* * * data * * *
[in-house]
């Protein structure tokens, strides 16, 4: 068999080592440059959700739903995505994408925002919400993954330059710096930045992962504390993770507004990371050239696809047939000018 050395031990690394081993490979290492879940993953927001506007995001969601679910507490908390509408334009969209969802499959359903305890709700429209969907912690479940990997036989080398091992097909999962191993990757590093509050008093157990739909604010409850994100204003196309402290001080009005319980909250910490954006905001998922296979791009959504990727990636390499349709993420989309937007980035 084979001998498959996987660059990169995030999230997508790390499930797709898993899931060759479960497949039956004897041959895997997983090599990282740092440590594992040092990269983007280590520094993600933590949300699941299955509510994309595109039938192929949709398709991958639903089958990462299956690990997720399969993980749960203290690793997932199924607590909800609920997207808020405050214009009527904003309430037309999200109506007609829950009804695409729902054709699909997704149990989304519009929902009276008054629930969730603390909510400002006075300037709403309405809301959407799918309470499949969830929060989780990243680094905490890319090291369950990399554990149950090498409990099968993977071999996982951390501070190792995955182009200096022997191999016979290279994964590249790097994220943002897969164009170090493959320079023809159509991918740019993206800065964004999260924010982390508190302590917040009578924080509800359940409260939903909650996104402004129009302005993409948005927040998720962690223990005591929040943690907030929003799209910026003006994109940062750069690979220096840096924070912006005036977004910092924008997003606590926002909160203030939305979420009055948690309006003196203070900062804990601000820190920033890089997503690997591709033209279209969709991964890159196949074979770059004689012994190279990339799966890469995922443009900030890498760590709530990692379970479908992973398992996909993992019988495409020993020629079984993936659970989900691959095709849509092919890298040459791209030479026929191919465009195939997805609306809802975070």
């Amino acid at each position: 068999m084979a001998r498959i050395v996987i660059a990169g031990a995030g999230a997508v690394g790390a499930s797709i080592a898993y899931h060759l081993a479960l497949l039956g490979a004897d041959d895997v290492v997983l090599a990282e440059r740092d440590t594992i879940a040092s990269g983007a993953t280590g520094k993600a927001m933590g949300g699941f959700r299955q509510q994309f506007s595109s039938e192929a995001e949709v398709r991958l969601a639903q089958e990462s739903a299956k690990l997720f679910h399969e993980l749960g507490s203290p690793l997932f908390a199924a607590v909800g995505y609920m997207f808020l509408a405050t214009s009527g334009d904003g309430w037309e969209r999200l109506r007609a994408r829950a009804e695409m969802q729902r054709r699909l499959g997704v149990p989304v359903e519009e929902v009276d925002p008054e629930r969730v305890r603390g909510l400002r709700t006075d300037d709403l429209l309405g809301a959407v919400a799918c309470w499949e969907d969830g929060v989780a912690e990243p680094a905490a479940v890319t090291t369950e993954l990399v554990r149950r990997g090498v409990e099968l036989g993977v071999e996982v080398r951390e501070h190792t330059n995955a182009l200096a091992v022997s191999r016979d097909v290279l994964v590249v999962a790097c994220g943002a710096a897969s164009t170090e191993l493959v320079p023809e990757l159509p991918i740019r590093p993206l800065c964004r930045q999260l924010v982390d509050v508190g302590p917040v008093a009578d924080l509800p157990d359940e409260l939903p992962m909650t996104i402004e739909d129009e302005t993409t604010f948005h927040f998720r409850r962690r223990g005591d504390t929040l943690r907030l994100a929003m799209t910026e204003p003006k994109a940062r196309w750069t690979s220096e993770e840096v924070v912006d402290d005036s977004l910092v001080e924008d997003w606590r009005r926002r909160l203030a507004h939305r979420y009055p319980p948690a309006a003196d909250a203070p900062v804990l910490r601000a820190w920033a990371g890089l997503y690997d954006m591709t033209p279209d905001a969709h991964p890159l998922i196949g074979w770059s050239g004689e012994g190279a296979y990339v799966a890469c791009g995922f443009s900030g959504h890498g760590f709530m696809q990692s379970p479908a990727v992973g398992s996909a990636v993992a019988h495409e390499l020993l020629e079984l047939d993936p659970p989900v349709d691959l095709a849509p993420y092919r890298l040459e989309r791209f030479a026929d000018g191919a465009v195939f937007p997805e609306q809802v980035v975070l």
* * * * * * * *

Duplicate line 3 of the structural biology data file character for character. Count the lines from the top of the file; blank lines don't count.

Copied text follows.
């Amino acid at each position: 068999m084979a001998r498959i050395v996987i660059a990169g031990a995030g999230a997508v690394g790390a499930s797709i080592a898993y899931h060759l081993a479960l497949l039956g490979a004897d041959d895997v290492v997983l090599a990282e440059r740092d440590t594992i879940a040092s990269g983007a993953t280590g520094k993600a927001m933590g949300g699941f959700r299955q509510q994309f506007s595109s039938e192929a995001e949709v398709r991958l969601a639903q089958e990462s739903a299956k690990l997720f679910h399969e993980l749960g507490s203290p690793l997932f908390a199924a607590v909800g995505y609920m997207f808020l509408a405050t214009s009527g334009d904003g309430w037309e969209r999200l109506r007609a994408r829950a009804e695409m969802q729902r054709r699909l499959g997704v149990p989304v359903e519009e929902v009276d925002p008054e629930r969730v305890r603390g909510l400002r709700t006075d300037d709403l429209l309405g809301a959407v919400a799918c309470w499949e969907d969830g929060v989780a912690e990243p680094a905490a479940v890319t090291t369950e993954l990399v554990r149950r990997g090498v409990e099968l036989g993977v071999e996982v080398r951390e501070h190792t330059n995955a182009l200096a091992v022997s191999r016979d097909v290279l994964v590249v999962a790097c994220g943002a710096a897969s164009t170090e191993l493959v320079p023809e990757l159509p991918i740019r590093p993206l800065c964004r930045q999260l924010v982390d509050v508190g302590p917040v008093a009578d924080l509800p157990d359940e409260l939903p992962m909650t996104i402004e739909d129009e302005t993409t604010f948005h927040f998720r409850r962690r223990g005591d504390t929040l943690r907030l994100a929003m799209t910026e204003p003006k994109a940062r196309w750069t690979s220096e993770e840096v924070v912006d402290d005036s977004l910092v001080e924008d997003w606590r009005r926002r909160l203030a507004h939305r979420y009055p319980p948690a309006a003196d909250a203070p900062v804990l910490r601000a820190w920033a990371g890089l997503y690997d954006m591709t033209p279209d905001a969709h991964p890159l998922i196949g074979w770059s050239g004689e012994g190279a296979y990339v799966a890469c791009g995922f443009s900030g959504h890498g760590f709530m696809q990692s379970p479908a990727v992973g398992s996909a990636v993992a019988h495409e390499l020993l020629e079984l047939d993936p659970p989900v349709d691959l095709a849509p993420y092919r890298l040459e989309r791209f030479a026929d000018g191919a465009v195939f937007p997805e609306q809802v980035v975070l």